|Title||Later-life employment trajectories and health|
|Publication Type||Journal Article|
|Year of Publication||2017|
|Authors||McDonough, P, Worts, D, Corna, LM, McMunn, A, Sacker, A|
|Journal||Advances in Life Course Research|
|Keywords||Employment and Labor Force, Health Conditions and Status, Retirement Planning and Satisfaction|
Background: Despite the recent policy push to keep older adults in the labour force, we know almost nothing about the potential health consequences of working longer. Drawing on a life course approach that considers stability and change in employment patterns, this study examines the relationship between long-term labour market involvement in later life and self-rated health.
Methods: Our data are from the Health and Retirement Study (1992-2012) for the cohort born 1931-1941 (N = 6522). We used optimal matching analysis to map employment trajectories from ages 52-69, and then logistic regression to examine associations between these trajectories and self-rated health in the early 70s, net of socio-demographics, household resources and prior health.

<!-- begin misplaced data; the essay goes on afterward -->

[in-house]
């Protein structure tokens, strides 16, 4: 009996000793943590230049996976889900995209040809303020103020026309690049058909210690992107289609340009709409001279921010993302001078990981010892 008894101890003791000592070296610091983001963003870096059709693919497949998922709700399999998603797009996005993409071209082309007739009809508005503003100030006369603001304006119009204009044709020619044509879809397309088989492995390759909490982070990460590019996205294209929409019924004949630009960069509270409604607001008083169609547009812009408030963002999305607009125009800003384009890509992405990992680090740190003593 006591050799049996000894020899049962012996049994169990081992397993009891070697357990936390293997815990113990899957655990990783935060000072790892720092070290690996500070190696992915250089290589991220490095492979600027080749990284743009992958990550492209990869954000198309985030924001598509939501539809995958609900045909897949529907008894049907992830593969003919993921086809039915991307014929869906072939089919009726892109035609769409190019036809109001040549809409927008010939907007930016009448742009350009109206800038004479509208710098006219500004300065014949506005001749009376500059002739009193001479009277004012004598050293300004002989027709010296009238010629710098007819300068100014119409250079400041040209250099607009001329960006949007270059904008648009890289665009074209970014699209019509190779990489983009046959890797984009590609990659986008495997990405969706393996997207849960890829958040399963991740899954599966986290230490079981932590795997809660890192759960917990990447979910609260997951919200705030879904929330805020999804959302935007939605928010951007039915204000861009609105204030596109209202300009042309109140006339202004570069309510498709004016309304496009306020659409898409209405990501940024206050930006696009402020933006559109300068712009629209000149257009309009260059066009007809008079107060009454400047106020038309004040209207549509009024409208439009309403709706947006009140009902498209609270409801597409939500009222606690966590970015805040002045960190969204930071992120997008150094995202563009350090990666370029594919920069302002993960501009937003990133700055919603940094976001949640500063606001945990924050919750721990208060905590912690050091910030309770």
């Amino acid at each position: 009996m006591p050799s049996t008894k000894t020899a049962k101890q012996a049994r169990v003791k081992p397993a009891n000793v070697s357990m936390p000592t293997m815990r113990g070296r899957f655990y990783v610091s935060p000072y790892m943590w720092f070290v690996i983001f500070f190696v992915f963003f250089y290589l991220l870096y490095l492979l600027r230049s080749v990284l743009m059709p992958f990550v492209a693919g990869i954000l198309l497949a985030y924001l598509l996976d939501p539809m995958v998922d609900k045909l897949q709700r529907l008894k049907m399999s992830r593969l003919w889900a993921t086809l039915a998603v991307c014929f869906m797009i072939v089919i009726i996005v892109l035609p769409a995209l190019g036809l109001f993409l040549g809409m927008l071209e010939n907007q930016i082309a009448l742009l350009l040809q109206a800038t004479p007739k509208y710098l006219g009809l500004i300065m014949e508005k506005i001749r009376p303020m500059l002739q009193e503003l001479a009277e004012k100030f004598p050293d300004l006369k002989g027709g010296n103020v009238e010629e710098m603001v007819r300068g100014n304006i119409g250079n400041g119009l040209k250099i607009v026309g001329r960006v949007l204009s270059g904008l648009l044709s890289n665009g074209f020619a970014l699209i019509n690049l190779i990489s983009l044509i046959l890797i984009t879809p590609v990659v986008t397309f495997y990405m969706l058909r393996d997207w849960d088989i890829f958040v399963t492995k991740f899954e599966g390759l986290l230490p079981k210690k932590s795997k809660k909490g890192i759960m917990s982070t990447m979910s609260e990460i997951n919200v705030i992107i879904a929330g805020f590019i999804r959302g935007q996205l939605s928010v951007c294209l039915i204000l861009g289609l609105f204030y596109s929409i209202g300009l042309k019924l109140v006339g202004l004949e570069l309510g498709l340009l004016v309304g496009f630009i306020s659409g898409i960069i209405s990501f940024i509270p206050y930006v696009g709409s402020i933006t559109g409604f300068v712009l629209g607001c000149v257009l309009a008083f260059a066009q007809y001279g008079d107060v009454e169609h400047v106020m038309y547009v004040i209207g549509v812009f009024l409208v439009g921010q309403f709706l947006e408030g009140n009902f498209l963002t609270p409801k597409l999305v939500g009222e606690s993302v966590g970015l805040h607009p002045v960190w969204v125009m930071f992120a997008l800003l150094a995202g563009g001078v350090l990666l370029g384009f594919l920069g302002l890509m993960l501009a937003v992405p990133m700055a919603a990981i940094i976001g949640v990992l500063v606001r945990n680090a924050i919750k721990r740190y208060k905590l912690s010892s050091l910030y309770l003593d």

Findings: Women prevail in groups characterized by a weak(er) attachment to the labour market and men, in groups signifying a strong(er) attachment. Men who downshifted from full-time to part-time work around age 65 were the least likely to report poor health in their early 70s.Women had the best health if they remained employed, either full-time or part-time. However, unlike men, they appeared to benefit most in health terms when part-time hours were part of a longer-term pattern.
Conclusion: While our study findings show that continuing to work in later life may be positively associated with health, they also suggest the need for flexible employment policies that foster opportunities to work part-time.
|Short Title||Advances in Life Course Research|